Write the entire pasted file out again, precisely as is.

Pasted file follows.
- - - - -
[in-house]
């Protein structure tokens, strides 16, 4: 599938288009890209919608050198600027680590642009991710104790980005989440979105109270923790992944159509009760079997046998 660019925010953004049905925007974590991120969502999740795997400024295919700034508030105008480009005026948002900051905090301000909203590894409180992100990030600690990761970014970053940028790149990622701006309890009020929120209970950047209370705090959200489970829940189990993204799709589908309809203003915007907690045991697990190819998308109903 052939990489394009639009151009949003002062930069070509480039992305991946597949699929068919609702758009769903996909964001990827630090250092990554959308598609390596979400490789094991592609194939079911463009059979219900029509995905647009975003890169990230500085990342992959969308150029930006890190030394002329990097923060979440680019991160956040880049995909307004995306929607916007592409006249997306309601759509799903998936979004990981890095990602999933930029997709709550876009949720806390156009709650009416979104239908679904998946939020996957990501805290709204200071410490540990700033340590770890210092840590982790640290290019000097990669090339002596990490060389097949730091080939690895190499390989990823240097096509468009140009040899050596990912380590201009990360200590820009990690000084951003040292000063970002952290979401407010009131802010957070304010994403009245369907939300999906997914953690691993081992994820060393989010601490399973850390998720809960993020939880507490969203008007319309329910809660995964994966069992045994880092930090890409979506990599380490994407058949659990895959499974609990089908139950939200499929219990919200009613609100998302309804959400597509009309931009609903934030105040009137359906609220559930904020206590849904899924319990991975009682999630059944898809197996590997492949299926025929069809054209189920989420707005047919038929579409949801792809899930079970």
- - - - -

[in-house]
């Protein structure tokens, strides 16, 4: 599938288009890209919608050198600027680590642009991710104790980005989440979105109270923790992944159509009760079997046998 660019925010953004049905925007974590991120969502999740795997400024295919700034508030105008480009005026948002900051905090301000909203590894409180992100990030600690990761970014970053940028790149990622701006309890009020929120209970950047209370705090959200489970829940189990993204799709589908309809203003915007907690045991697990190819998308109903 052939990489394009639009151009949003002062930069070509480039992305991946597949699929068919609702758009769903996909964001990827630090250092990554959308598609390596979400490789094991592609194939079911463009059979219900029509995905647009975003890169990230500085990342992959969308150029930006890190030394002329990097923060979440680019991160956040880049995909307004995306929607916007592409006249997306309601759509799903998936979004990981890095990602999933930029997709709550876009949720806390156009709650009416979104239908679904998946939020996957990501805290709204200071410490540990700033340590770890210092840590982790640290290019000097990669090339002596990490060389097949730091080939690895190499390989990823240097096509468009140009040899050596990912380590201009990360200590820009990690000084951003040292000063970002952290979401407010009131802010957070304010994403009245369907939300999906997914953690691993081992994820060393989010601490399973850390998720809960993020939880507490969203008007319309329910809660995964994966069992045994880092930090890409979506990599380490994407058949659990895959499974609990089908139950939200499929219990919200009613609100998302309804959400597509009309931009609903934030105040009137359906609220559930904020206590849904899924319990991975009682999630059944898809197996590997492949299926025929069809054209189920989420707005047919038929579409949801792809899930079970």